Welcome back to The 3-Point Play, a semi-regular recurring feature here at HoopChalk. Every so often, I’ll take a quick look at sets from three different teams that have something in common. Rather than devoting a separate post to each of them, they’ll all be grouped together here. Today, we’ve got three plays that should be used more often than they are.
Nikola Pekovic as a cutter/roll man rather than post-up threat
Over the last two seasons, 41.7% of Nikola Pekovic’s plays have been of the post-up variety. Normally, when a player uses such a large percentage of his plays on one particular action, you would expect that the player is especially productive in that action. However, that is not exactly the case for Pekovic. He’s shot 48.0% on post-up plays across the last two seasons, producing 0.81 points per play (PPP) overall, and has not ranked higher than 55th in PPP in either season.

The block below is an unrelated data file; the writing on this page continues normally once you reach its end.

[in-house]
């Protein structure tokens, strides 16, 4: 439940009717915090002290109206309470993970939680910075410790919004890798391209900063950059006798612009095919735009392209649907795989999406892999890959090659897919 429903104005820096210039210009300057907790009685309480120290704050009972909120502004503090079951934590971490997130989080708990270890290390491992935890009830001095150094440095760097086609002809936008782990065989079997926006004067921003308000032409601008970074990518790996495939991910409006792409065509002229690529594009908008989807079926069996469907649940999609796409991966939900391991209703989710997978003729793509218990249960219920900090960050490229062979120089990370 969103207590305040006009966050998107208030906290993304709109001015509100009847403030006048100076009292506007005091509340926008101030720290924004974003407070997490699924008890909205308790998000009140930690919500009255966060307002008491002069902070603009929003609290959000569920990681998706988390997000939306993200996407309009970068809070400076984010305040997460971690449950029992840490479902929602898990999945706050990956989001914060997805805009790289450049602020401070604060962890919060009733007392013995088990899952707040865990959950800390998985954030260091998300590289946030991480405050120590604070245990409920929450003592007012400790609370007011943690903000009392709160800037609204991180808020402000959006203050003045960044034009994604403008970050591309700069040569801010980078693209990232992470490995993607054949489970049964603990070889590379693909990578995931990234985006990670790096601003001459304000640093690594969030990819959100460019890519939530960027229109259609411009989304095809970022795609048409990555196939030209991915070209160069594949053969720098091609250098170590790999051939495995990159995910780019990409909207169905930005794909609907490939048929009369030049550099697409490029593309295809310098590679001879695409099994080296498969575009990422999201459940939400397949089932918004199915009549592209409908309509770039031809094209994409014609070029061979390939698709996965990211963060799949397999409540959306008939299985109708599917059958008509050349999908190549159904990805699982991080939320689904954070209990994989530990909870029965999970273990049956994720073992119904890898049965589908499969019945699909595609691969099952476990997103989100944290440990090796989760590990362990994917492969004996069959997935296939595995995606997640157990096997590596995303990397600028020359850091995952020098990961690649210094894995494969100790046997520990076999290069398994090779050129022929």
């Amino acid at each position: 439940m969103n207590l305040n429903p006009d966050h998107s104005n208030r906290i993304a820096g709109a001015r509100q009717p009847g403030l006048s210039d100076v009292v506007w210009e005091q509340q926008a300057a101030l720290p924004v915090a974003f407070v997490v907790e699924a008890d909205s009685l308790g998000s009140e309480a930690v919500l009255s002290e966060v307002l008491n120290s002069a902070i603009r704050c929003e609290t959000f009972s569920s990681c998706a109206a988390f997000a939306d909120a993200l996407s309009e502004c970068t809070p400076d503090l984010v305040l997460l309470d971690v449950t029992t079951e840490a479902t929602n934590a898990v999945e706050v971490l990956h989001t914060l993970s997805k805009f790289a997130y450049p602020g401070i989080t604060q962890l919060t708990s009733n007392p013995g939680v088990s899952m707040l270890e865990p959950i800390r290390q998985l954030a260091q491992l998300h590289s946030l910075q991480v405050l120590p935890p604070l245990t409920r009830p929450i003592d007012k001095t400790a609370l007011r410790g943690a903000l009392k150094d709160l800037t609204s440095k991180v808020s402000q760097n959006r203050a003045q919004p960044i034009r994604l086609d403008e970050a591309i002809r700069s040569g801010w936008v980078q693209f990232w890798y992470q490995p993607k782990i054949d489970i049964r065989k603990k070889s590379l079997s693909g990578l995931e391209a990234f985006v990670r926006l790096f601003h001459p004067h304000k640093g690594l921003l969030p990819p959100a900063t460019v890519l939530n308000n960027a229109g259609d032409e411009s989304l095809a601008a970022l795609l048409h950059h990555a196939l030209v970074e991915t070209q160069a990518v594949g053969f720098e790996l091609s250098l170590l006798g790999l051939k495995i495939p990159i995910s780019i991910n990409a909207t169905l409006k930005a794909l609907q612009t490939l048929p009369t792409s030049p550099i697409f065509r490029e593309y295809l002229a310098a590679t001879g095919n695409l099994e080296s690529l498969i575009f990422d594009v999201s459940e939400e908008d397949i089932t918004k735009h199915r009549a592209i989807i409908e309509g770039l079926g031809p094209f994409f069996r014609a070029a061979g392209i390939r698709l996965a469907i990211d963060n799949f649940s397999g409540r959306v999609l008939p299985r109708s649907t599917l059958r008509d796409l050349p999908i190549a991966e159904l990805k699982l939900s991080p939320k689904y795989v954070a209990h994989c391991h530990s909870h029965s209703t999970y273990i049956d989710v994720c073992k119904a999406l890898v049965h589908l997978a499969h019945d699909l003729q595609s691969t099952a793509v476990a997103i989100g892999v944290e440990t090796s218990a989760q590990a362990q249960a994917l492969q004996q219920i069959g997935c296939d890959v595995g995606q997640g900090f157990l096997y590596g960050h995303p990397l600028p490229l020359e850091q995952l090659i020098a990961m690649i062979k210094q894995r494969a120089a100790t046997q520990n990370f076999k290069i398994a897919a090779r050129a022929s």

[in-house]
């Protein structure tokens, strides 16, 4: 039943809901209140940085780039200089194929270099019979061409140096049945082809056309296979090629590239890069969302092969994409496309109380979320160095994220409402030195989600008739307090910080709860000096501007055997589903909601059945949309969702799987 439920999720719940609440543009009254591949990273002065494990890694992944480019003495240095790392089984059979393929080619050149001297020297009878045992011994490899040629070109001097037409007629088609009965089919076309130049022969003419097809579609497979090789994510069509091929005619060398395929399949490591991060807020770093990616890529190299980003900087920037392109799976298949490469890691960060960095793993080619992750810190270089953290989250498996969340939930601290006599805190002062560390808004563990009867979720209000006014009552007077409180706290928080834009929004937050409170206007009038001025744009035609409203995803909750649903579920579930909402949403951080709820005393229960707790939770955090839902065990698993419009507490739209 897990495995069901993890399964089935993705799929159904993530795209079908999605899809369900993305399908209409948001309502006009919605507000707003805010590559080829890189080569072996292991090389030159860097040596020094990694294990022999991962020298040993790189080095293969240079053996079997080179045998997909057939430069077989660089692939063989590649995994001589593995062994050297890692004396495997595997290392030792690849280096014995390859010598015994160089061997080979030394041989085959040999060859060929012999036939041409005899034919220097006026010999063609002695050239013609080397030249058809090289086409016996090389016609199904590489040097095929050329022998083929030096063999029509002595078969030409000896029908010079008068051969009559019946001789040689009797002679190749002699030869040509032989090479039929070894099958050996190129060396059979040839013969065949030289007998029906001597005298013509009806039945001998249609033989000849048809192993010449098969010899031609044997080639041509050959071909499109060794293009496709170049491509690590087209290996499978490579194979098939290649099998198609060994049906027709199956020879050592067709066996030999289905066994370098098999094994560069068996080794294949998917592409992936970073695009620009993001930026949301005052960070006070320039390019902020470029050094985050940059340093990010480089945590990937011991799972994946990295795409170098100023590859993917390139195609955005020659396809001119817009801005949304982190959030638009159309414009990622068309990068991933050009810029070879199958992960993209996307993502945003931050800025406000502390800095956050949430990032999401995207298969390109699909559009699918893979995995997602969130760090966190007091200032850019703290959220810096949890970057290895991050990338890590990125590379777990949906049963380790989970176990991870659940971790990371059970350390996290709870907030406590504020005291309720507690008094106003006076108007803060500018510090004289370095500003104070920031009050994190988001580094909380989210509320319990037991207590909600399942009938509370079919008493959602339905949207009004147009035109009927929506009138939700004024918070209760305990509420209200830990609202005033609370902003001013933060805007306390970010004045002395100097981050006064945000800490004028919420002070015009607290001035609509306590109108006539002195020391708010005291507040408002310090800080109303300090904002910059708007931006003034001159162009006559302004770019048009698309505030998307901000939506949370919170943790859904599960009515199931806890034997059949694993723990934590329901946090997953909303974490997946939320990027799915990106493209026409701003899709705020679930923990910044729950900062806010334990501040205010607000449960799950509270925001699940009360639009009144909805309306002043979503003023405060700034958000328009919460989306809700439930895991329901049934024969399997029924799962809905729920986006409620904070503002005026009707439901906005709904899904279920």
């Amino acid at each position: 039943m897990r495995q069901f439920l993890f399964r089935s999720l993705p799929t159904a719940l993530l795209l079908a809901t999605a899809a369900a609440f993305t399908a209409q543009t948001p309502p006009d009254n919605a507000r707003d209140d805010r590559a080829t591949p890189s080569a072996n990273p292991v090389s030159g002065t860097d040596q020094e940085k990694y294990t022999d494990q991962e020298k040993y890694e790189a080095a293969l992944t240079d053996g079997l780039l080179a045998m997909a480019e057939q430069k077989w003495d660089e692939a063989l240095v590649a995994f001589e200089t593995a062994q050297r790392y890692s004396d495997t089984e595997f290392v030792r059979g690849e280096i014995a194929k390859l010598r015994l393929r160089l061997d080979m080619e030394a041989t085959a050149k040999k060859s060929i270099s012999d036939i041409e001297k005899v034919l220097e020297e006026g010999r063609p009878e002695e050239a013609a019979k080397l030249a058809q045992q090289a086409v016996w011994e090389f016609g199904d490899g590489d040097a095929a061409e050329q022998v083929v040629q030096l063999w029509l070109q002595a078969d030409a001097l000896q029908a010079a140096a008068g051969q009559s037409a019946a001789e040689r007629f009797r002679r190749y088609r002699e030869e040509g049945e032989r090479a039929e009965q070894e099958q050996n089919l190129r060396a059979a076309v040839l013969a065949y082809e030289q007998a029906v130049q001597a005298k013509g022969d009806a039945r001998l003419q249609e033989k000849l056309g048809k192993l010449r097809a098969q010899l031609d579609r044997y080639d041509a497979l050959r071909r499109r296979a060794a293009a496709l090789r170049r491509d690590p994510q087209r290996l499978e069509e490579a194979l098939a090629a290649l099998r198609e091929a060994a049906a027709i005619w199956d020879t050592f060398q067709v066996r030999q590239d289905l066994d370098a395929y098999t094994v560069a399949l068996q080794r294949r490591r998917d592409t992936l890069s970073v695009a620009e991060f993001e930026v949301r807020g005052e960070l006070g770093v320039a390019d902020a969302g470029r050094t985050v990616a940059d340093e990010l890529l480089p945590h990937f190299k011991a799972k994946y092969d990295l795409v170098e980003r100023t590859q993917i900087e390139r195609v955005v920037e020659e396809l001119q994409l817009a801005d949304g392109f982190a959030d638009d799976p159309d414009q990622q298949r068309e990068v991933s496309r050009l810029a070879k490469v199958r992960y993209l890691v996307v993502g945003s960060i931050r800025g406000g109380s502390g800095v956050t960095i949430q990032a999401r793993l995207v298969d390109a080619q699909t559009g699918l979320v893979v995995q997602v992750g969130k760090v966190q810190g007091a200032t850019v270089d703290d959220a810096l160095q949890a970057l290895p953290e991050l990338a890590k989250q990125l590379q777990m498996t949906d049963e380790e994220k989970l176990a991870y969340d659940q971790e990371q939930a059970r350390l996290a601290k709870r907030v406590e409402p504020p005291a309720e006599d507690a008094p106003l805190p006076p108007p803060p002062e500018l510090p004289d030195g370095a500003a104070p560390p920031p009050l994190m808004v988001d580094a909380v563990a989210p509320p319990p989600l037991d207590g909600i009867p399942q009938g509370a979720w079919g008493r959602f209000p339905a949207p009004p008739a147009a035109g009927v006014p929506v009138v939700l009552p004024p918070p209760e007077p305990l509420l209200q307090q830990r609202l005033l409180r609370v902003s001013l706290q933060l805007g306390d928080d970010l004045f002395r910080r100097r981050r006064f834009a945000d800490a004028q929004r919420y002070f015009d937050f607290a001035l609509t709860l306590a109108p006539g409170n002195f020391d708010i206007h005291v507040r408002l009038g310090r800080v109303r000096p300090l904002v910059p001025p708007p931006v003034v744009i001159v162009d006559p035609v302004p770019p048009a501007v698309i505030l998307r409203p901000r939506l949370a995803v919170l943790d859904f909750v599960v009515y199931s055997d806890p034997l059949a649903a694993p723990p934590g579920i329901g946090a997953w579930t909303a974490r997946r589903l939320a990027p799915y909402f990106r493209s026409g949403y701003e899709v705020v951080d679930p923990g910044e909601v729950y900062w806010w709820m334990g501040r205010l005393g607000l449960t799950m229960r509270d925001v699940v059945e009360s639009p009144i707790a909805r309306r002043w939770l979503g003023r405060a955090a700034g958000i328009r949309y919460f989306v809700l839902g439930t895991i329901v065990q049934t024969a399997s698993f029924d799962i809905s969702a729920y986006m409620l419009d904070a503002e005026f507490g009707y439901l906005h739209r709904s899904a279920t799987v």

That 48.0% isn’t even a poor field goal percentage – it’s actually pretty good – but Pekovic has a bit of a turnover problem on post-ups. He’s turned it over on 25 of his 160 post plays this season (as of 12/18; mySynergySports has only logged games through that date) after doing so on 33 of 237 plays last season. Add it up, and he’s given the ball back to the other team on about 15% of his post-ups across the last two seasons.
While pretty athletic, Pek is not exactly the most nimble guy on the court. He’s burly, he doesn’t have the greatest handle, and when he tries to make a move too quickly, he can get himself into trouble. It certainly hasn’t helped that he’s been dealing with more crowded lanes this year due to the early-season absences of Kevin Love and Ricky Rubio, and the Timberwolves’ overall lack of 3-point shooters to space the floor around him. Teams aren’t afraid to double the post when they don’t think the kickout man can make them pay for doing so. The Timberwolves rank last in the league in 3-point field goal percentage at just 30.2%, and they’ve made only 70 of 227 spot-up 3’s. It’s a fairly safe bet to double team the post when shooters clang that often.